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A look at how the Barca artistes are making La Roja tick...

A lot has been made of how Barcelona have been able to boast so many Spanish players and youngsters from their youth system and mould them together into a championship-winning unit over the past two years.

That success seems to have been translated to the Spanish national team as a cluster of Barcelona stars guided La Furia Roja to the World Cup final for the first time in the country’s history.

It was Barca captain Carles Puyol who nodded La Seleccion to the showpiece extravaganza on July 11 with the most heavy-metal of headers - against Germany no less. A goal from the most unlikeliest source and the most un-Spain like goal you’ll ever see.

Up until Wednesday night’s semi-final Puyol - already dubbed ‘King Carles’ in the Spanish press - has not had the best of tournaments, but against Germany he had the best chance of the game in the first half when he hammered a flying header just over the bar, before atoning for his miss with a glorious bullet a header in the 73rd minute to send Spain into the final.

The assist was ofcourse provided by Xavi from a corner, which was won by Andres Iniesta, one of Spain’s most consistent players throughout South Africa so far but one who has had to live in the shadows of David Villa and last night, Xavi.

Speaking of which, the midfield maestro had inarguably his best outing of the World Cup. Xavi was simply back to his majestic best against Germany as he completely commanded the game, having struggled to really impose himself in the previous five matches.

And it was young Pedro Rodriguez who looked the most dangerous player on the field against the Germans with his (over) weaving runs and a few close attempts at goal. He really should’ve added a World Cup goal to his record-breaking collection after becoming the first player to score in six different club competitions in 2009 when he was presented with a chance late in the game. He over-weaved, ofcourse, instead of shooting.

Sergio Busquets, meanwhile, really has come of age. Often criticised for being the weak-link in the Barcelona and Spanish side, with good reason, he has really flourished into one of the most under-appreciated players in South Africa.

The latest Barca addition David Villa, who has yet to play a game for the Blaugrana after his pre-World Cup move to the Camp Nou from Valencia, has already shown how effortlessly he can collaborate with the likes of Pedro, Iniesta and Xavi.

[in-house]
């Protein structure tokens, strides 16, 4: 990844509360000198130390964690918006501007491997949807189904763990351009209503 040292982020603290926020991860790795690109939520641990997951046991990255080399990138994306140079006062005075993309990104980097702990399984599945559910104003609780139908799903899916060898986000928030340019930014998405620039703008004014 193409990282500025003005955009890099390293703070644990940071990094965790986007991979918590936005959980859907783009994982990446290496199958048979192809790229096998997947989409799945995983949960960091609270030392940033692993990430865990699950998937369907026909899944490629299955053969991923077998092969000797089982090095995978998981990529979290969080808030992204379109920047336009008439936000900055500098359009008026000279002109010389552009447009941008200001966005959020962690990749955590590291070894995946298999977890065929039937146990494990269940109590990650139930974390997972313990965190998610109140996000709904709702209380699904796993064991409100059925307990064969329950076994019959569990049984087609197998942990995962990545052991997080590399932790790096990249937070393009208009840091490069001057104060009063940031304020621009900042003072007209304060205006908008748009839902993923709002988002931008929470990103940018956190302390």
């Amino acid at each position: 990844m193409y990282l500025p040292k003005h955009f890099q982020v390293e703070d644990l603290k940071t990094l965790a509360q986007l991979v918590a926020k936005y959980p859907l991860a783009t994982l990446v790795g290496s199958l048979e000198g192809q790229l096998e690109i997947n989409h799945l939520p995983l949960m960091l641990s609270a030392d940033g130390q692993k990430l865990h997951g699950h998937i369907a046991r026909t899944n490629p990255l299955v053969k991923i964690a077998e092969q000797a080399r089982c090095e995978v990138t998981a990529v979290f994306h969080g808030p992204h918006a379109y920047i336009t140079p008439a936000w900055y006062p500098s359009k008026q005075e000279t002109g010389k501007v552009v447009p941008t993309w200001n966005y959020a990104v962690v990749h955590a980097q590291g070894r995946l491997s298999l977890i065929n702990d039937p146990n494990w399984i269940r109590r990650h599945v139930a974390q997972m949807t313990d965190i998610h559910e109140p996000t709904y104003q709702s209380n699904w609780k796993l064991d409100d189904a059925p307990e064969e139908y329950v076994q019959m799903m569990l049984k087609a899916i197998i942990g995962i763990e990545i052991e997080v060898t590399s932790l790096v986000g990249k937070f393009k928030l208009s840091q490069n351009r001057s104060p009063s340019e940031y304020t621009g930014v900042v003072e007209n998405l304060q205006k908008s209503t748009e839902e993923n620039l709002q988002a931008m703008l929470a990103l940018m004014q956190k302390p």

Such is the telephatic understanding that these players have that it's little wonder that this Spain outfit can function so fluently and cohesively, and it’s even less of a surprise that they appear more like a club side than a national team made up of the best players in the country - or in some other nation’s cases, the biggest egos - and they look like they have all been playing together week after week, year after year.

Fit for a king | Puyol crowns glorious night for Spain

Many would accuse the Spanish national team of trying to copy Barcelona’s style of play. Others would say it’s the other way around, seeing as how Barca only really took possession football to new heights under Pep Guardiola in 2008 whereas La Seleccion have been exhibiting their dominant style even before Euro 2008.

But the truth is that this is the way that Spaniards love to play their football, from Joan Capdevila to Sergio Ramos to Xabi Alonso, the three only other out-field players not from Barcelona in Wednesday night’s triumph.

Credit really has to go to the entire Spain squad, made up of players from all over Spain... a united Spain who now have only one goal in common: to become world champions. From the towering Pamplona-born Fernando Llorente, who made a brief but game-changing substitute appearance in the last-16 against Portugal, to Madrid-born Liverpudlian Pepe Reina, who advised Iker Casillas on how to save a Paraguay penalty in the quarter-finals, to Salmantino coach Vicente del Bosque who once again made all the right changes and alterations to his team before and during a match, everyone has played their part in guiding La Roja to the brink of a historic first ever World Cup triumph.

No prizes will be handed out, though, if you’ve managed to spot this before anyone else, but all of Spain’s goals in South Africa 2010 so far have been scored by players who will don the Barcelona colours next season.

No trip to South Africa is complete without a visit to its most beautiful and sunniest city. Durban offers much more than sandy beaches, safaris, casinos and the World Cup, for information on what to do and see, please click here.


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